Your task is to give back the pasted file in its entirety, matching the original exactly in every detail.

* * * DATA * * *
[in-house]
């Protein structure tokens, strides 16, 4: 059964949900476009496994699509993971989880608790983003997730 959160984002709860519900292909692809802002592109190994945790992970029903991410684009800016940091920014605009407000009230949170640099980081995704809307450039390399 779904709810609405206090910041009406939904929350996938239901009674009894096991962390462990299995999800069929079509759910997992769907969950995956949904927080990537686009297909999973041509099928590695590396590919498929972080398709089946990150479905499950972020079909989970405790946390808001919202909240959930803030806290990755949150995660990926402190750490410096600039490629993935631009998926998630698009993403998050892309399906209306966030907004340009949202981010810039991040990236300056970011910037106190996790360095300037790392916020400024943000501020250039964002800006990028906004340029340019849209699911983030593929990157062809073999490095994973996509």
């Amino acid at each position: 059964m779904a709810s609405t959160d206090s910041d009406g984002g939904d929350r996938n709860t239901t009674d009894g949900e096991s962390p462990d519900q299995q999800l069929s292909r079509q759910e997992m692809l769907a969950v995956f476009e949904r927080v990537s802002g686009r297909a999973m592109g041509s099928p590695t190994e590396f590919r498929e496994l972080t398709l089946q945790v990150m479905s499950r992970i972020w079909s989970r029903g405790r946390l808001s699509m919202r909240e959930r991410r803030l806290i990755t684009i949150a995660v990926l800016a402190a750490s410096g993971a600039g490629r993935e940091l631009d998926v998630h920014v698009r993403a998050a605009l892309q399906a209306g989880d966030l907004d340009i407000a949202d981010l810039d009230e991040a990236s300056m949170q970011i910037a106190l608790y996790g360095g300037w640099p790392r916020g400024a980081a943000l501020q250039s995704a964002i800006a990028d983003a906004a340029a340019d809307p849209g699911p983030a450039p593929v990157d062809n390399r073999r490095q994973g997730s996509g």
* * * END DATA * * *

[in-house]
């Protein structure tokens, strides 16, 4: 059964949900476009496994699509993971989880608790983003997730 959160984002709860519900292909692809802002592109190994945790992970029903991410684009800016940091920014605009407000009230949170640099980081995704809307450039390399 779904709810609405206090910041009406939904929350996938239901009674009894096991962390462990299995999800069929079509759910997992769907969950995956949904927080990537686009297909999973041509099928590695590396590919498929972080398709089946990150479905499950972020079909989970405790946390808001919202909240959930803030806290990755949150995660990926402190750490410096600039490629993935631009998926998630698009993403998050892309399906209306966030907004340009949202981010810039991040990236300056970011910037106190996790360095300037790392916020400024943000501020250039964002800006990028906004340029340019849209699911983030593929990157062809073999490095994973996509």
């Amino acid at each position: 059964m779904a709810s609405t959160d206090s910041d009406g984002g939904d929350r996938n709860t239901t009674d009894g949900e096991s962390p462990d519900q299995q999800l069929s292909r079509q759910e997992m692809l769907a969950v995956f476009e949904r927080v990537s802002g686009r297909a999973m592109g041509s099928p590695t190994e590396f590919r498929e496994l972080t398709l089946q945790v990150m479905s499950r992970i972020w079909s989970r029903g405790r946390l808001s699509m919202r909240e959930r991410r803030l806290i990755t684009i949150a995660v990926l800016a402190a750490s410096g993971a600039g490629r993935e940091l631009d998926v998630h920014v698009r993403a998050a605009l892309q399906a209306g989880d966030l907004d340009i407000a949202d981010l810039d009230e991040a990236s300056m949170q970011i910037a106190l608790y996790g360095g300037w640099p790392r916020g400024a980081a943000l501020q250039s995704a964002i800006a990028d983003a906004a340029a340019d809307p849209g699911p983030a450039p593929v990157d062809n390399r073999r490095q994973g997730s996509g």